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Pigs Might Fly: The Inside Story of Pink Floyd

4.12  ·  Rating Details ·  1,323 Ratings  ·  108 Reviews
Mark Blake’s history of Pink Floyd – the first for fifteen years – has already been acknowledged as the final word on this remarkable band’s life. Lucidly written, incorporating over a hundred new and exclusive interviews, it covers Pink Floyd from their Cambridge beginnings in the early sixties to their triumphant re-formation at Live 8 in 2005 24 years after their last l ...more
Paperback, 416 pages
Published October 25th 2008 by Aurum Press Ltd (first published 2007)
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Aug 08, 2016 Karl rated it it was amazing  ·  review of another edition
With "Comfortably Numb: The Inside Story of Pink Floyd, author Mark Blake gives the reader an intelligent biography of the band. Blake, a former editor with Britain’s Q Magazine and longtime contributor to Mojo.

This Biography is being marketed as “published to coincide with [Pink Floyd’s] 40th anniversary"

Lots of good stuff here, some nice Syd stuff, though leaning a bit towards the Roger Waters side of the story.

Mar 11, 2009 Sam rated it it was amazing  ·  review of another edition
Man, is this one going fast. I've neglected books I was reading just to zip through this one. I'll even be in bed, barely awake, and CANNOT put the fucker down.

I think I've read just about every book on PINK FLOYD, learning little bits of information along the way, filling in the gaps, sometimes even getting most of the same stuff with every book I read. First it was Miles' PINK FLOYD datebook from the 80's, then Nicholas Schaefer's A SAUCERFUL OF SECRETS, then the recent Nick Mason autobio/unmi
Sean Wilson
Sep 22, 2016 Sean Wilson rated it it was amazing
Shelves: non-fiction
If you're a huge Pink Floyd fan, like me, then this will be one of the most interesting books you'll ever read. Mark Blake's well-researched account of rock music's most innovative and timeless band is riveting, poignant and quite sad at moments, especially when recounting the mental deterioration of Pink Floyd co-founder Syd Barrett.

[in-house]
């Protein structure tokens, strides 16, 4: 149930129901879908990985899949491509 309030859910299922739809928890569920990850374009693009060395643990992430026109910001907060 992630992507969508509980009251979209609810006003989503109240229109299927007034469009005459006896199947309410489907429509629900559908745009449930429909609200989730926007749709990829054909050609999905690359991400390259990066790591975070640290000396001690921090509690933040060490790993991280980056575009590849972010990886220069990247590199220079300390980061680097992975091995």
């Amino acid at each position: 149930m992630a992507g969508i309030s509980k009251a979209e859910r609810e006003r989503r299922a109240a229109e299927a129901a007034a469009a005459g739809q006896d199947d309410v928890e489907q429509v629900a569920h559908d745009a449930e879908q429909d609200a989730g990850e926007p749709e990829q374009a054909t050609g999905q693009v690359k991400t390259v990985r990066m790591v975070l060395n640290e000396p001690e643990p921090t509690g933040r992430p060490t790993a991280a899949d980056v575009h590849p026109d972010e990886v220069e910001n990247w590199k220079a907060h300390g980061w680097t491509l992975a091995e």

Feb 29, 2016 Edmole rated it really liked it  ·  review of another edition
Alright, why do you read a biography about a band? To learn more about them? To get the historical context? To work out where you want to go upwards and sideways in the back catalogue? To see if the voice matches the actions and the lyrics match the life? To have a little more in the nerd armoury next time you get out to Pop Quiz? Because there's nothing better than the comfort of the satisfying rock bio arc; Young Blossoming/ Mass Market-Art Mastering/Coke Collapse and Crotchety Crack Up? To ma ...more
Scott Holstad
Jul 21, 2015 Scott Holstad rated it it was amazing  ·  review of another edition
Wow! After reading this book, I've come to the conclusion that Roger Waters was one of the biggest assholes who has ever lived. He was/is a freakin' monster! A bully. A grouch. Never happy. Always has to be right. Always has to win. Always has to have the last word. Confrontational. Critical as hell. A royal dick. To everyone. Especially to David Gilmour. And Richard Wright. He generally spared Nick Mason.

This is one of the most comprehensive rock bios I've ever read, starting out with the group
Erik Eckel
Mar 09, 2013 Erik Eckel rated it it was amazing  ·  review of another edition
Pink Floyd’s contributions to music, songwriting, motion picture scoring, motion picture authoring, arena rock productions, musicianship, engineering, production, lyricism and infighting are unsurpassed. Regardless your position or opinion debating the greatest band of all time, the greatest arena show performer ever or the greatest guitarist of all time, the facts remain: 250 million albums sold, Grammies, a BAFTA, Hall of Fame inductions, record-setting tours and a 14-year Billboard listing fo ...more
Nov 30, 2016 Gary rated it really liked it  ·  review of another edition
Well written, well told. With some facts I knew little or nothing about. This book really pulls back the curtain on one of the most enigmatic groups of 70s to reveal what corporate rock looks like--not as corporate and professional as one might think. This is a story of the pitfalls of fame and fortune as much as it is a story about the iconic group.
Oct 02, 2008 Matthew rated it really liked it  ·  review of another edition
Not as nerdy as I would have liked (would have liked to have more on the actual recording process) but an entertaining (and quick) read nonetheless.